Tuesday, 22 June 2010

The love I lost

I've just had one of those days. One of those with complete doubt for myself and my capabilities. I suppose I'm quite glad that I'm not in denial of one of my biggest weaknesses - self doubt at certain times. On the surface, I seem to ooze a certain air of assuredness, bordering on cockiness at times. And yet it's all too easy to expose my Achilles heel - speaking in public. It's not even necessarily 'public speaking', per se - talking in meetings, talking on the phone at work and, of course, presentations. Yes, it's definitely more common than you think but you can't tell me that when my throat is doing 'the strangle' and the palms start to sweat.

Thinking about it, I can think of a variety of times over the years that it's manifested itself - the end of year presentation at university, the knocking knees syndrome at junior school when standing in front of the school, a specific job interview (though I actually got the job). But thinking some more, it's also amazing how many times I've performed amazingly, and ultimately in the context of 'fun' rather than 'work' it often is a performance. That has given me something to chew on - I've done it before so I can do it again and again. I already have the formula, the experiences and the tools and all I have to do is be disciplined enough to apply them. Being more consistently in the right zone, with a dash of relaxation and a bit of self love thrown back in, that should do the trick. A bit more of doing what you know rather than just knowing what to do.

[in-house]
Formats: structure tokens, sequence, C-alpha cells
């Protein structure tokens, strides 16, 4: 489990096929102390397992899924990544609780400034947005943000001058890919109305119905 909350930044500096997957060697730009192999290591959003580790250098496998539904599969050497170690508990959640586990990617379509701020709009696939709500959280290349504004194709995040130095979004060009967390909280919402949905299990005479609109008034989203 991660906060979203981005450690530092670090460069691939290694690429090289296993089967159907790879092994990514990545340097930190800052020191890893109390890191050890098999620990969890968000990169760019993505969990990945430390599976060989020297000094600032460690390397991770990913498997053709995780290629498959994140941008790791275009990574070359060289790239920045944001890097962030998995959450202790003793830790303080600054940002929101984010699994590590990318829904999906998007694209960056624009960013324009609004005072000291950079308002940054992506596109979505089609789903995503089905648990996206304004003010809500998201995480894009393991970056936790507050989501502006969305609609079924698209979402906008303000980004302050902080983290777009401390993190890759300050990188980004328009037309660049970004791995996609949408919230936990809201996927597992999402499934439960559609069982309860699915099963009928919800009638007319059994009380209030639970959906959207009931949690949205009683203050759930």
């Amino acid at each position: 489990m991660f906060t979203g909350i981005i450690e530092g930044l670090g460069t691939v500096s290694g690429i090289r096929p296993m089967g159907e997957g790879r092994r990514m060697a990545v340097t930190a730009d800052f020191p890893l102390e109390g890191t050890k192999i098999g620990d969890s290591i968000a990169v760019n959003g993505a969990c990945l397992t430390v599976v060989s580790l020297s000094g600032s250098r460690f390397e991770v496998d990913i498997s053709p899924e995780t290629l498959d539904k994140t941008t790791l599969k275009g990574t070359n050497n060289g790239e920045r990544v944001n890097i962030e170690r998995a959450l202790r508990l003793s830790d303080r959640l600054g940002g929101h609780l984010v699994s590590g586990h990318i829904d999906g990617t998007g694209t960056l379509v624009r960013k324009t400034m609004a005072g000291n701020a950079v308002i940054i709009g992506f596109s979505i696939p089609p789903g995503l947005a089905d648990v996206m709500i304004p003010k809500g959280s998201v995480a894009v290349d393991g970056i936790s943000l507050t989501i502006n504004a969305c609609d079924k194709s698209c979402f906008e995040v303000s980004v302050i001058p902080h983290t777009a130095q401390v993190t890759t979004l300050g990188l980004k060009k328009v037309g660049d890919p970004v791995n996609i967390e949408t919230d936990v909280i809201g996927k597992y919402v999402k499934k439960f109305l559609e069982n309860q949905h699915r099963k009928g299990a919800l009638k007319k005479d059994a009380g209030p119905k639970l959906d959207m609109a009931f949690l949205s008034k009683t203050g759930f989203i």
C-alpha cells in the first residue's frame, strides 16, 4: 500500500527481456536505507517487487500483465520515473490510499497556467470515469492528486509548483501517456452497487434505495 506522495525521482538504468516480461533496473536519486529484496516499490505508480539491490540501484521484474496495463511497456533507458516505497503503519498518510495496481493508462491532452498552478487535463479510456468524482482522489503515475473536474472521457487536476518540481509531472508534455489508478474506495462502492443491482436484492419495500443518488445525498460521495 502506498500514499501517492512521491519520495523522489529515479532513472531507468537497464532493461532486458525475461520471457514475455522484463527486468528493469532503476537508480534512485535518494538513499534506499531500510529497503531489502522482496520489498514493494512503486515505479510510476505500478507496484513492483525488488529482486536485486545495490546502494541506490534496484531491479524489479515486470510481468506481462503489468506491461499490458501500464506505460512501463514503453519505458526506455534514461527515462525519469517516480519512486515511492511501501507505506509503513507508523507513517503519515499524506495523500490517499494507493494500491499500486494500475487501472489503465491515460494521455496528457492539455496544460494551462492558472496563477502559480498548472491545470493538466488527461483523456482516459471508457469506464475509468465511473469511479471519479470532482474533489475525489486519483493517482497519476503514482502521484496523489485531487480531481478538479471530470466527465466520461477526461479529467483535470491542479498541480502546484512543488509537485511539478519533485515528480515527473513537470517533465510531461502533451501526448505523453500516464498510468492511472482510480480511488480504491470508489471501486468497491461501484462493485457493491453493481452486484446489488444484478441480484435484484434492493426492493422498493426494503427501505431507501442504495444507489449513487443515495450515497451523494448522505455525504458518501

This blog entry is a bit of a stream of consciousness one today but I'm feeling better already. I'm glad I got it off my chest.

Monday, 14 June 2010

Ball of confusion

Back on the World Cup tip, I was having a thought about the ball they're using.

What I find quite interesting is just how many players from the various teams competing seem to really hate the weight/flight/design of the ball. Quite a number of people think it's no good. But not Adidas. No, they say the ball is perfectly fine. The best ball ever - etc etc etc. I can't say that I've ever reached a pinnacle much beyond 'jumpers for goalposts' in the local park, but from the way I see it if the people it’s intended for say the product is rubbish then, well, it must be rubbish, whatever the maker would like to suggest.